Government Sponsored Enterprises (GSE’s) are financial entities created by Congress to provide transparency, oversight, stability, and stimulus to three specific areas of the credit market: agriculture, finance, and education. In 1916 Congress created the first GSE, the Farm Credit System. In 1932, during the Great Depression, it created the 12 Federal Home Loan Banks to stabilize the housing market by offering liquidity in the form of low-interest loans to banks operating in the home mortgage market. The two most well known GSE’s are undoubtedly the Federal National Mortgage Association and the Federal Home Loan Mortgage corporation, also known respectively as Fannie Mae and Freddie Mac. Fannie Mae was created in 1938 as part of the New Deal, and Freddie Mac in 1970 to compete with Fannie Mae and bolster the market. Fannie Mae and Freddie Mac are separate from the Federal Home Loan Banks.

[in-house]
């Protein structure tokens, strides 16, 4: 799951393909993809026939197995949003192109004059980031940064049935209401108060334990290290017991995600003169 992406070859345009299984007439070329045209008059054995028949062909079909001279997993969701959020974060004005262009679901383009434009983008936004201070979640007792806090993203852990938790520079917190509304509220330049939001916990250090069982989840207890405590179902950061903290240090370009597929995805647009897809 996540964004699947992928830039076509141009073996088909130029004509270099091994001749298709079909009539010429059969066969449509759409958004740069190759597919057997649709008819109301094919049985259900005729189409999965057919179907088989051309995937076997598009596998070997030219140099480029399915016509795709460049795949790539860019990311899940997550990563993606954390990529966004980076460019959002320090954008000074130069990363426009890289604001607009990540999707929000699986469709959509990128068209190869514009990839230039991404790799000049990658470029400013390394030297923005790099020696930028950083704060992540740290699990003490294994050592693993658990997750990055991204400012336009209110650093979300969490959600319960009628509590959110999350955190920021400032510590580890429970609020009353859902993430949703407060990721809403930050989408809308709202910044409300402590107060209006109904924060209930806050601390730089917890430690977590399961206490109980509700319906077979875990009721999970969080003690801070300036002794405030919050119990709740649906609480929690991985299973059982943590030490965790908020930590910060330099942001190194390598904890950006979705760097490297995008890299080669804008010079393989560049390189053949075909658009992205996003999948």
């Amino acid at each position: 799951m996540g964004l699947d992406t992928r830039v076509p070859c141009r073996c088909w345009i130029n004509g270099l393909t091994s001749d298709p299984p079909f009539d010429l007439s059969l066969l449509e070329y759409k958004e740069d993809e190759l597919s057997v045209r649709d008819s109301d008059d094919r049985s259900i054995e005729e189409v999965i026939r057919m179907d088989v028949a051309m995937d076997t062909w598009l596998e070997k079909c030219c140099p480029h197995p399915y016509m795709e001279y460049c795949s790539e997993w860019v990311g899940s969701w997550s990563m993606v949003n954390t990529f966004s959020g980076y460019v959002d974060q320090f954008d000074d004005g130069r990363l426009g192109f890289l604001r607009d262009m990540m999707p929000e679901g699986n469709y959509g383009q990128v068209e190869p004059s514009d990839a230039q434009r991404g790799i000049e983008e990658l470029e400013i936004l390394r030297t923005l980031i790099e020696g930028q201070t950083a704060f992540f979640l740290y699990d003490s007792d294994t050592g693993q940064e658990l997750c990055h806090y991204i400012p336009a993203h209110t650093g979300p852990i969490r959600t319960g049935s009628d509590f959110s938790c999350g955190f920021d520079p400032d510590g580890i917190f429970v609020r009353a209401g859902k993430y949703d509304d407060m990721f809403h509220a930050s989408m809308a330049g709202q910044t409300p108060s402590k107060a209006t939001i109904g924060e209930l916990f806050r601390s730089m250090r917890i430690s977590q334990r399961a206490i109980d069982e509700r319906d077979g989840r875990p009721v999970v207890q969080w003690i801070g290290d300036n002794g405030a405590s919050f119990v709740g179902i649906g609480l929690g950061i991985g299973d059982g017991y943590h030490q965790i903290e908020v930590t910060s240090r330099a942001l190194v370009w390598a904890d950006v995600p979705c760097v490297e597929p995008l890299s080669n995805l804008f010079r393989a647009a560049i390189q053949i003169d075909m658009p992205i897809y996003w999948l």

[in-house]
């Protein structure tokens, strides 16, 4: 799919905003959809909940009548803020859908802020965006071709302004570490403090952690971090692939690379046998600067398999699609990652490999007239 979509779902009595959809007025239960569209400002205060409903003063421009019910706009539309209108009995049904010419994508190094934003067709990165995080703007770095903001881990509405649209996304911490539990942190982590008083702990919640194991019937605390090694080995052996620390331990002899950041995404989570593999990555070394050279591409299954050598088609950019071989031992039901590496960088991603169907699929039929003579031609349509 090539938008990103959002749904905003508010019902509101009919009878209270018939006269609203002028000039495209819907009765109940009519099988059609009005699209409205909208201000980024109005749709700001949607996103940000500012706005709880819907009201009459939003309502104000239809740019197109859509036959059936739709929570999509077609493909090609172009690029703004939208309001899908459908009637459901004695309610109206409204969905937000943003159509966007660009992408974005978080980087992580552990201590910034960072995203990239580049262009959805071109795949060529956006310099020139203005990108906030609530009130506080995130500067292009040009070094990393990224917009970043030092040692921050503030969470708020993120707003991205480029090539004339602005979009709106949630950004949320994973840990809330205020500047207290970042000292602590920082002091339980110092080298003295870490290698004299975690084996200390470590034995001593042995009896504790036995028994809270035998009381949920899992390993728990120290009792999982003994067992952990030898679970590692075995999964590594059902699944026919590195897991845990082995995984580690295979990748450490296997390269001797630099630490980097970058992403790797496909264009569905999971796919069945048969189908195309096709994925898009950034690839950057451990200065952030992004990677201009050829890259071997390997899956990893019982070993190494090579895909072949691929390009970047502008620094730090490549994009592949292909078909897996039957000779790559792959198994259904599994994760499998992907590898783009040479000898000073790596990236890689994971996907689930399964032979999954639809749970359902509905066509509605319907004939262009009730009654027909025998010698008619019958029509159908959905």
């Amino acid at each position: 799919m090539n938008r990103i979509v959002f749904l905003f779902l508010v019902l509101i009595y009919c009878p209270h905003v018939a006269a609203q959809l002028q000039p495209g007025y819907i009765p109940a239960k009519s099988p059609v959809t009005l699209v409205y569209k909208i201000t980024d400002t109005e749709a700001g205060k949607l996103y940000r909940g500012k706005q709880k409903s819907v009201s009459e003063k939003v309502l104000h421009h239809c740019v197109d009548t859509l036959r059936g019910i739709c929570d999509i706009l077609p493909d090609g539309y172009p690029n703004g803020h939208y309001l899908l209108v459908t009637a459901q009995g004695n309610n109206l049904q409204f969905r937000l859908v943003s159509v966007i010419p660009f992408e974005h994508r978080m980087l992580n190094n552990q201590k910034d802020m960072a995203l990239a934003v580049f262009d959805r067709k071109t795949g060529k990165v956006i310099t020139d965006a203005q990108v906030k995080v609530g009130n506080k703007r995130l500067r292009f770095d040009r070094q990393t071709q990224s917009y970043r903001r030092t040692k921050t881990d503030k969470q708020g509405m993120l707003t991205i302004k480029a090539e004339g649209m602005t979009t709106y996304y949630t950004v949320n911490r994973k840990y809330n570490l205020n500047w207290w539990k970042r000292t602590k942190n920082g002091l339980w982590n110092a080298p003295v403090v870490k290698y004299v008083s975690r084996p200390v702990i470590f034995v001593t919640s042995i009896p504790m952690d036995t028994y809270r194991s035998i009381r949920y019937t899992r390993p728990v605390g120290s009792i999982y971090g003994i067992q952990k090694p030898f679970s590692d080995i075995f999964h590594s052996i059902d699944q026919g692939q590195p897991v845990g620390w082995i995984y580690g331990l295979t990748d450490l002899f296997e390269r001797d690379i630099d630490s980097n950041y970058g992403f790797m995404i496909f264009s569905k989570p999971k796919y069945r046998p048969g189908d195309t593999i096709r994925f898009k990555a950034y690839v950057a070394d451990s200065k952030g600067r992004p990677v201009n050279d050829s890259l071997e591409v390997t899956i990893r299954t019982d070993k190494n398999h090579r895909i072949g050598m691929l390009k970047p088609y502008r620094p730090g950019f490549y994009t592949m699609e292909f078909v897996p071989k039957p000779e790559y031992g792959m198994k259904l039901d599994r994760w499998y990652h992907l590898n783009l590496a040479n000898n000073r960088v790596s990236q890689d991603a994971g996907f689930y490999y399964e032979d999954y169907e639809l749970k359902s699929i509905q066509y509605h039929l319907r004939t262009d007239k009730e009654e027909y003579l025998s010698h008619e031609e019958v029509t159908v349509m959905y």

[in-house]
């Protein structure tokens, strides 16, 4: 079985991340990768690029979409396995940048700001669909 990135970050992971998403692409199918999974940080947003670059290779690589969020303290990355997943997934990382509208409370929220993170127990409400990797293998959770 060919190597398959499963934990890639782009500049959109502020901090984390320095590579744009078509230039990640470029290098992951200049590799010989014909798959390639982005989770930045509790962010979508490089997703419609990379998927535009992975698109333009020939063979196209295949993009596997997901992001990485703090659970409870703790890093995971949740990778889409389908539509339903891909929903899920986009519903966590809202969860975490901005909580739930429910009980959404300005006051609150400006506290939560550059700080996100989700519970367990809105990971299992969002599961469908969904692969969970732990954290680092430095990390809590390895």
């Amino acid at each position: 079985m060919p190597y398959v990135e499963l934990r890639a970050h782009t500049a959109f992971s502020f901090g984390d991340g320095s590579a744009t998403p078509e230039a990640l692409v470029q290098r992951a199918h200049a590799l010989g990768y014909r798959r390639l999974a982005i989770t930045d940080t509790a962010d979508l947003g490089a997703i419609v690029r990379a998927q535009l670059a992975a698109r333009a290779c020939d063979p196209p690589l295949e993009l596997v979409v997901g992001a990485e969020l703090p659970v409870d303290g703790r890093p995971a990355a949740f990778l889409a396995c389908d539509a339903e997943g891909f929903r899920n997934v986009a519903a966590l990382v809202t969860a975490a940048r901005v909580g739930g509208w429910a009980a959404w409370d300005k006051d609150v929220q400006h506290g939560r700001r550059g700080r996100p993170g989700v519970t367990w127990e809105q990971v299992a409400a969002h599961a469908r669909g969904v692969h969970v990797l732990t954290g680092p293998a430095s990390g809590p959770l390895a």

One way that GSE’s invest is by securitizing mortgages. This means that they buy mortgages from banks, pool these bundles of home loans, and then sell them as investments. The value of the security is guaranteed only by the repayment of the principal and interest of the loan by homeowners. Therefore, prepayment of loans can affect the value of a mortgage–backed security (MBS). So can foreclosures. GSE’s also created a secondary market for home mortgages, meaning that MBS’s can be bought and sold in bulk between different financial enterprises. This allowed more liquidity for the investors of securities. Because of their government affiliation, GSE’s generally receive below market interest rates for loans issued to them and high prices for their securities. The Government also exempts them from paying income taxes. While the CRA and the GSE’s are separate, they connect through the government’s desire to expand home ownership in lower-income families. In 1992, the Federal Housing Enterprises Financial Safety and Soundness Act required Fannie Mae and Freddie Mac to direct a certain percentage of their enterprise towards the subprime mortgage market.